NEW BRITAIN - It has become almost standard.
Nate Roe jogs out from the bullpen, throws his pitches and makes his way back over to the New Britain Bees dugout with a zero going up on the scoreboard.
The right-hander made 10 starts for the Bees last season after coming over from the Can-Am League, but a new year has meant a new role and so far, Roe has done more than thrived, becoming one of the team’s main arms and one of its most reliable out of the bullpen.
In his seven appearances entering Monday, Roe has logged 11 1/3 innings on the mound and struck out 11 batters.. Out of the three runs he has allowed, just one has been earned with opponents hitting a mere .175 off him.
“Being in the league last year, I think it helped me to prepare and I knew what to expect coming in and I had an idea of what the competition was going to be like,” Roe said. “I played a little bit out in Australia this winter so I think that just helped with consistency and trying to find a consistent delivery and a consistent arm path and all those things contributed in the development of being comfortable on the mound and throwing strikes and getting ahead of hitters.”
Roe went 5-4 as a starter in 2016 with a 5.87 ERA in 56 2/3 innings. This year, his 0.79 ERA would rank second in the Atlantic League leaders if he met the innings requirement. And the Bees coaches and players have noticed a more effective pitcher than the one who joined post All-Star break last season.
“Last year he wasn’t throwing as hard so he had to make better pitches,” Bees catcher James Skelton said. “This year his [velocity] is higher than last year so he can get away with some pitches that are over in the zone. But I think if he were to start for our team now if someone were to get picked up, I think he would be just as effective.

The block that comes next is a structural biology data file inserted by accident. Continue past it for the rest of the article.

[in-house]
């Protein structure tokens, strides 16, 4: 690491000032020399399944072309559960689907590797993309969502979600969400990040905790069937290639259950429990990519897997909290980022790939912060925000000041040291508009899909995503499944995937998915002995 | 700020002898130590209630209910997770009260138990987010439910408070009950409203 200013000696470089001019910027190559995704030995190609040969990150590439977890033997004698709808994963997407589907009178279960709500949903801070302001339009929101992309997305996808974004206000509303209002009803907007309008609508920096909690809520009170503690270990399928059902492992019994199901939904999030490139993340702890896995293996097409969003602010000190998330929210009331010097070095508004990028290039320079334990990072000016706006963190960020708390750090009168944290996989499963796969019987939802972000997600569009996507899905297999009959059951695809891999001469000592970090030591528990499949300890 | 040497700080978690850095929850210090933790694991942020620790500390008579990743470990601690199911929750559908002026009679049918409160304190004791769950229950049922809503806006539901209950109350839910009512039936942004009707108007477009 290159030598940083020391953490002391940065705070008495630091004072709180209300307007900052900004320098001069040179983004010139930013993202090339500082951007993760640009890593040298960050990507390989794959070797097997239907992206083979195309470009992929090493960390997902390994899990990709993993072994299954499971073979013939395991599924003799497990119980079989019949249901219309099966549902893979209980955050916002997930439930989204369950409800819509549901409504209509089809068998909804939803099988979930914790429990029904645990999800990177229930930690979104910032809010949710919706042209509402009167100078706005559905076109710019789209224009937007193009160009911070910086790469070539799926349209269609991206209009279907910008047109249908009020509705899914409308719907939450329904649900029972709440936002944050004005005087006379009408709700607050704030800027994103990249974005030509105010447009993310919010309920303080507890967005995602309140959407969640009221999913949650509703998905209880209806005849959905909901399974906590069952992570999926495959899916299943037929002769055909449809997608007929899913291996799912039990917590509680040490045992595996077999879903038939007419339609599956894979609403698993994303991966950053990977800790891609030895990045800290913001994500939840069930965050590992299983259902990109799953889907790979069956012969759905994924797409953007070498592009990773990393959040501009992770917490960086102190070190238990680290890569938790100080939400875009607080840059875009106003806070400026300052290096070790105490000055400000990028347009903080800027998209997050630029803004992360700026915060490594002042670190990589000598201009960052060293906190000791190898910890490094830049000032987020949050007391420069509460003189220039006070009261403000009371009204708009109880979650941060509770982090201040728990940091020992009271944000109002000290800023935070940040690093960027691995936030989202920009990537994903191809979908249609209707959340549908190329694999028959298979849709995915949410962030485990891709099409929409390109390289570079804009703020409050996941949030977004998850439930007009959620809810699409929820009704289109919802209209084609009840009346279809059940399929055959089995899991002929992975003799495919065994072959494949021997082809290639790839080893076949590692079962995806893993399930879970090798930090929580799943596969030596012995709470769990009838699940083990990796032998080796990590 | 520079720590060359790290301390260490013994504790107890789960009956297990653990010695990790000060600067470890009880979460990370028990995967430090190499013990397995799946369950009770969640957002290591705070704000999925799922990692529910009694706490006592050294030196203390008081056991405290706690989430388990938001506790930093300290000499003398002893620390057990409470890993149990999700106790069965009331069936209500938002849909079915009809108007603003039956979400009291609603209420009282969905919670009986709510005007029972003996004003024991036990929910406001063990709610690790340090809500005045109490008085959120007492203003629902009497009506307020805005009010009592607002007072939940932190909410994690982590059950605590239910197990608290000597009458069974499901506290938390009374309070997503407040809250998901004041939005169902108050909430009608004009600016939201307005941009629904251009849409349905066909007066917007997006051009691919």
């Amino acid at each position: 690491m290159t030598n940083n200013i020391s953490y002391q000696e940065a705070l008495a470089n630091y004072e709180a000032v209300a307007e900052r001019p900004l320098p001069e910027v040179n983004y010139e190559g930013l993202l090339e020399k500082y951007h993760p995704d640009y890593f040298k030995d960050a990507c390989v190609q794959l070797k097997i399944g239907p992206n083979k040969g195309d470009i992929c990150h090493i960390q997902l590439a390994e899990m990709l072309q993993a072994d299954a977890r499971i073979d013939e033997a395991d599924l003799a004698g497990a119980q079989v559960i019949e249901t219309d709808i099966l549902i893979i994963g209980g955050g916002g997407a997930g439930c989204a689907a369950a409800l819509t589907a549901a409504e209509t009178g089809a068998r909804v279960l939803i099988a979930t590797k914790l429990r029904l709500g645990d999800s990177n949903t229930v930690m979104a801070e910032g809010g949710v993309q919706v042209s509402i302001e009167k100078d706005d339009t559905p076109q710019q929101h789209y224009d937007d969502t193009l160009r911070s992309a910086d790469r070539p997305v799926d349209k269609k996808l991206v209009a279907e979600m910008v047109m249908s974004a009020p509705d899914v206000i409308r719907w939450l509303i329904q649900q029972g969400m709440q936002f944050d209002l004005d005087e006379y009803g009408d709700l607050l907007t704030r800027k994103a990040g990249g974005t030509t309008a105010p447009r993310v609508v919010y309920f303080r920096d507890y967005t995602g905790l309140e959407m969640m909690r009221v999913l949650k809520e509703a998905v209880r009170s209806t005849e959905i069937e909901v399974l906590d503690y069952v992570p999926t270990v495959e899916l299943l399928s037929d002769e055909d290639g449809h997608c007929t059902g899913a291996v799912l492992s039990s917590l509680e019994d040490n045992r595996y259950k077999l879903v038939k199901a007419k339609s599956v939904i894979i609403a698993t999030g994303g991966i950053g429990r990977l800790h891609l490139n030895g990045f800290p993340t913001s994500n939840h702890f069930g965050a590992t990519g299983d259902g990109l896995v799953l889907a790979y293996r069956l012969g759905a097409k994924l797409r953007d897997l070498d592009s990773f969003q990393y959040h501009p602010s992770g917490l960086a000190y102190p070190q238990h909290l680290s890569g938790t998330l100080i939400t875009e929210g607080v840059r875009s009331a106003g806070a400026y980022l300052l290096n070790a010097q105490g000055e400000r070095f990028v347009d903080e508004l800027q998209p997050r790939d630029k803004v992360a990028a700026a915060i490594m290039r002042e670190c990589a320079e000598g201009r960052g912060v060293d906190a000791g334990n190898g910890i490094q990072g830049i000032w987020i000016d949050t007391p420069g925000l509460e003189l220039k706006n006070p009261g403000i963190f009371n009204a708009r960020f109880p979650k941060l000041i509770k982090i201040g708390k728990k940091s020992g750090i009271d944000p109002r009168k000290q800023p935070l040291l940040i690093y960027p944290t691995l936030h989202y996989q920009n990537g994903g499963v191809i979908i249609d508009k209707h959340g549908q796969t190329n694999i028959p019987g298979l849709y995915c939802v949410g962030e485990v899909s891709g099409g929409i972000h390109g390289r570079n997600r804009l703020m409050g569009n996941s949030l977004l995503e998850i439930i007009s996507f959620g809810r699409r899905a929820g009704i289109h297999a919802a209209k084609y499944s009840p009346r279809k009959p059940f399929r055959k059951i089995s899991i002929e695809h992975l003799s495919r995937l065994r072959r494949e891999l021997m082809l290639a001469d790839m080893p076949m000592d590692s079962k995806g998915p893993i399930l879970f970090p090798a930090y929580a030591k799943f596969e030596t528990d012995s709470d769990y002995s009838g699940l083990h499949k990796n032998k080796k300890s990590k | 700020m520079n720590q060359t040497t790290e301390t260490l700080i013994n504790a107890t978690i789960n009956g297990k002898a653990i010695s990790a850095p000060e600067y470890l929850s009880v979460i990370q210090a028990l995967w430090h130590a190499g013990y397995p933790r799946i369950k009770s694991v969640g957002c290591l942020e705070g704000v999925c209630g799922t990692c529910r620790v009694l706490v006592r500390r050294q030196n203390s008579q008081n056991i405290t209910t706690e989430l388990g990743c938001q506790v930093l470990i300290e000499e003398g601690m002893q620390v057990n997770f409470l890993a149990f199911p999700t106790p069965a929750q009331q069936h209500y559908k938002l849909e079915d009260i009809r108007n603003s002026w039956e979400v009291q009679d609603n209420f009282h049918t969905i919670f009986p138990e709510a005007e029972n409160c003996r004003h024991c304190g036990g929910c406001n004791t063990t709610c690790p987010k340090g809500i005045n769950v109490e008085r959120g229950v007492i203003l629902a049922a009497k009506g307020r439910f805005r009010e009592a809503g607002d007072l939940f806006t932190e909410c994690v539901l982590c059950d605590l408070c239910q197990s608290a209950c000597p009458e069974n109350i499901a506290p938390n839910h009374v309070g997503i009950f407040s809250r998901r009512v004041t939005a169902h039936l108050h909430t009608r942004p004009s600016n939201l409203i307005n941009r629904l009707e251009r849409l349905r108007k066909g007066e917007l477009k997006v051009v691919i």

“He can pitch. He tinkered with his mechanics and has been able to throw his fastball on both sides of the plate for strikes. He also has a pretty good slider, changeup too.”
“He’s in an environment that he’s comfortable,” Bees pitcher and pitching coach Shawn Gilblair said. “This is my fourth year playing with him and I’ve never seen him pitch this well. I’m just trying to stay out of his way and let him do what he’s doing. He feels good and he’s emerging as a leader in the clubhouse.”
Aside from another year of familiarity with the level of competition in the Atlantic League and a fine tune of his mechanics, what has helped Roe the most is the development of his changeup. The pitch has given him another option to attack hitters with, especially against left-hander power hitters.
“Command of a changeup has been big factor in being successful in giving [hitters] a different look,” Roe said. “Fastball, curveball, it gives them a 50 percent chance of guessing right and all of a sudden, they have to think about something else.”
Still, he knows the best way to get signed into affiliated ball is through starting. But for now, Roe is focused on the role he has been assigned and continuing to be as effective as possible. He knows if he keeps putting up similar numbers, everything will eventually fall into place.
“The goal is to get out of the league, not just think about getting out of the league,” Roe said. “Obviously, I’d love to start, but I know my role and don’t mind coming out of the bullpen. I’ve been a bullpen guy for a lot of my career and have experience doing it. I know how to get ready. I feel like I’m in a good routine now.
“I’m comfortable doing both. Obviously, it’s more structured when you’re starting. You have a routine you can stick to, but I don’t mind relieving. It’s really no different to me.”
David Glovach can be reached at (860) 801-5085 or email@example.com
On Twitter: @DavidGlovach